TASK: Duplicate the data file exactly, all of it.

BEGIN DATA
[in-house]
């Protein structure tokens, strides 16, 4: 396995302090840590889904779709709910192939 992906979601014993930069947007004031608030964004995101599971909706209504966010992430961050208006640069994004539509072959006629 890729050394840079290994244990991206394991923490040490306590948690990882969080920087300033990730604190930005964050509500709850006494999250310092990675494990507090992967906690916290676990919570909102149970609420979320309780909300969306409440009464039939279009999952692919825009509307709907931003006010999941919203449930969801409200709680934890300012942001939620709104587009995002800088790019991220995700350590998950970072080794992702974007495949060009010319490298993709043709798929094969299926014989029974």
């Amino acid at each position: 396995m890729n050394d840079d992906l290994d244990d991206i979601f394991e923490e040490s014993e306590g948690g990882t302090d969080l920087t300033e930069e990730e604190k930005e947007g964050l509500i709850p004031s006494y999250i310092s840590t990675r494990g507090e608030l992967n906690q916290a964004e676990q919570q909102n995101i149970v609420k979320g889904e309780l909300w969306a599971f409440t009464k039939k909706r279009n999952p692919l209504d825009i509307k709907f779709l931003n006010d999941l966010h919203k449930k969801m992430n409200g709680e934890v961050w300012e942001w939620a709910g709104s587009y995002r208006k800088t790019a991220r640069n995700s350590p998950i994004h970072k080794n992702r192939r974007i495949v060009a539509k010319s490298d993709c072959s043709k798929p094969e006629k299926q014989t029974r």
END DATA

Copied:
[in-house]
């Protein structure tokens, strides 16, 4: 396995302090840590889904779709709910192939 992906979601014993930069947007004031608030964004995101599971909706209504966010992430961050208006640069994004539509072959006629 890729050394840079290994244990991206394991923490040490306590948690990882969080920087300033990730604190930005964050509500709850006494999250310092990675494990507090992967906690916290676990919570909102149970609420979320309780909300969306409440009464039939279009999952692919825009509307709907931003006010999941919203449930969801409200709680934890300012942001939620709104587009995002800088790019991220995700350590998950970072080794992702974007495949060009010319490298993709043709798929094969299926014989029974």
């Amino acid at each position: 396995m890729n050394d840079d992906l290994d244990d991206i979601f394991e923490e040490s014993e306590g948690g990882t302090d969080l920087t300033e930069e990730e604190k930005e947007g964050l509500i709850p004031s006494y999250i310092s840590t990675r494990g507090e608030l992967n906690q916290a964004e676990q919570q909102n995101i149970v609420k979320g889904e309780l909300w969306a599971f409440t009464k039939k909706r279009n999952p692919l209504d825009i509307k709907f779709l931003n006010d999941l966010h919203k449930k969801m992430n409200g709680e934890v961050w300012e942001w939620a709910g709104s587009y995002r208006k800088t790019a991220r640069n995700s350590p998950i994004h970072k080794n992702r192939r974007i495949v060009a539509k010319s490298d993709c072959s043709k798929p094969e006629k299926q014989t029974r």